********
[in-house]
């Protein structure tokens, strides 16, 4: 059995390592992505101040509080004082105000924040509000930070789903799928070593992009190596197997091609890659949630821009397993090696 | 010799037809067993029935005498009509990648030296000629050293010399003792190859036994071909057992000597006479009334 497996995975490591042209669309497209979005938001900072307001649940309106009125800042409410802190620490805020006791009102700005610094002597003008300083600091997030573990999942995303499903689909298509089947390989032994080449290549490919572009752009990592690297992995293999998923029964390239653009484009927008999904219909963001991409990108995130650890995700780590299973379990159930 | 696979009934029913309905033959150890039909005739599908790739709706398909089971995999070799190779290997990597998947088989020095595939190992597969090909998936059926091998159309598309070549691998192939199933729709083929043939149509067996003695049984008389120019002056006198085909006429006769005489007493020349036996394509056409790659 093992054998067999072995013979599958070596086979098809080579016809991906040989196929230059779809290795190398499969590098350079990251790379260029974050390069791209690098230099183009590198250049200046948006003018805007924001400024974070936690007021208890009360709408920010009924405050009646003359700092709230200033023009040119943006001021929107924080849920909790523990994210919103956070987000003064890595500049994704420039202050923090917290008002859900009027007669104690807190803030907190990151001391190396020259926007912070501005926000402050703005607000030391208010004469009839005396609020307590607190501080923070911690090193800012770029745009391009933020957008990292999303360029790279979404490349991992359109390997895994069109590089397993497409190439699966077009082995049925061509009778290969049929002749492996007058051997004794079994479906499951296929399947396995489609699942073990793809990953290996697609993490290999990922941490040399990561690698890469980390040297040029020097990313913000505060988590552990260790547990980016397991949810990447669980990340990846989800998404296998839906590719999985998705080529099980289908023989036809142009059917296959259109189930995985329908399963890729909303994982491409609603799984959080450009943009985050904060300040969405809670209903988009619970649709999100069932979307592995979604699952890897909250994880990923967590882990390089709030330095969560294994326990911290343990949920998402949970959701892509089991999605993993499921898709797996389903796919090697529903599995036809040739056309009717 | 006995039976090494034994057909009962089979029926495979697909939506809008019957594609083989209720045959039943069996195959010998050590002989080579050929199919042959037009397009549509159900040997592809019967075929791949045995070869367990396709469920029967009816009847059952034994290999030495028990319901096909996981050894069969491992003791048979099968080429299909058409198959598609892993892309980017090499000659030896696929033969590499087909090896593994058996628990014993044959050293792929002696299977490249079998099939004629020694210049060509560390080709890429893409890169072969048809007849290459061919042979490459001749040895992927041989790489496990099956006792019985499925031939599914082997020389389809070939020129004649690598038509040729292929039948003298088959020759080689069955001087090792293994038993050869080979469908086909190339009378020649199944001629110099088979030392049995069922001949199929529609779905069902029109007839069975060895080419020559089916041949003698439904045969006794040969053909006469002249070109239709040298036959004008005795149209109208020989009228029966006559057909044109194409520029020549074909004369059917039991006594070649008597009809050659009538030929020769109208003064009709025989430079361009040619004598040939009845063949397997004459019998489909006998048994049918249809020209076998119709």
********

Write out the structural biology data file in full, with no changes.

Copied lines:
[in-house]
């Protein structure tokens, strides 16, 4: 059995390592992505101040509080004082105000924040509000930070789903799928070593992009190596197997091609890659949630821009397993090696 | 010799037809067993029935005498009509990648030296000629050293010399003792190859036994071909057992000597006479009334 497996995975490591042209669309497209979005938001900072307001649940309106009125800042409410802190620490805020006791009102700005610094002597003008300083600091997030573990999942995303499903689909298509089947390989032994080449290549490919572009752009990592690297992995293999998923029964390239653009484009927008999904219909963001991409990108995130650890995700780590299973379990159930 | 696979009934029913309905033959150890039909005739599908790739709706398909089971995999070799190779290997990597998947088989020095595939190992597969090909998936059926091998159309598309070549691998192939199933729709083929043939149509067996003695049984008389120019002056006198085909006429006769005489007493020349036996394509056409790659 093992054998067999072995013979599958070596086979098809080579016809991906040989196929230059779809290795190398499969590098350079990251790379260029974050390069791209690098230099183009590198250049200046948006003018805007924001400024974070936690007021208890009360709408920010009924405050009646003359700092709230200033023009040119943006001021929107924080849920909790523990994210919103956070987000003064890595500049994704420039202050923090917290008002859900009027007669104690807190803030907190990151001391190396020259926007912070501005926000402050703005607000030391208010004469009839005396609020307590607190501080923070911690090193800012770029745009391009933020957008990292999303360029790279979404490349991992359109390997895994069109590089397993497409190439699966077009082995049925061509009778290969049929002749492996007058051997004794079994479906499951296929399947396995489609699942073990793809990953290996697609993490290999990922941490040399990561690698890469980390040297040029020097990313913000505060988590552990260790547990980016397991949810990447669980990340990846989800998404296998839906590719999985998705080529099980289908023989036809142009059917296959259109189930995985329908399963890729909303994982491409609603799984959080450009943009985050904060300040969405809670209903988009619970649709999100069932979307592995979604699952890897909250994880990923967590882990390089709030330095969560294994326990911290343990949920998402949970959701892509089991999605993993499921898709797996389903796919090697529903599995036809040739056309009717 | 006995039976090494034994057909009962089979029926495979697909939506809008019957594609083989209720045959039943069996195959010998050590002989080579050929199919042959037009397009549509159900040997592809019967075929791949045995070869367990396709469920029967009816009847059952034994290999030495028990319901096909996981050894069969491992003791048979099968080429299909058409198959598609892993892309980017090499000659030896696929033969590499087909090896593994058996628990014993044959050293792929002696299977490249079998099939004629020694210049060509560390080709890429893409890169072969048809007849290459061919042979490459001749040895992927041989790489496990099956006792019985499925031939599914082997020389389809070939020129004649690598038509040729292929039948003298088959020759080689069955001087090792293994038993050869080979469908086909190339009378020649199944001629110099088979030392049995069922001949199929529609779905069902029109007839069975060895080419020559089916041949003698439904045969006794040969053909006469002249070109239709040298036959004008005795149209109208020989009228029966006559057909044109194409520029020549074909004369059917039991006594070649008597009809050659009538030929020769109208003064009709025989430079361009040619004598040939009845063949397997004459019998489909006998048994049918249809020209076998119709």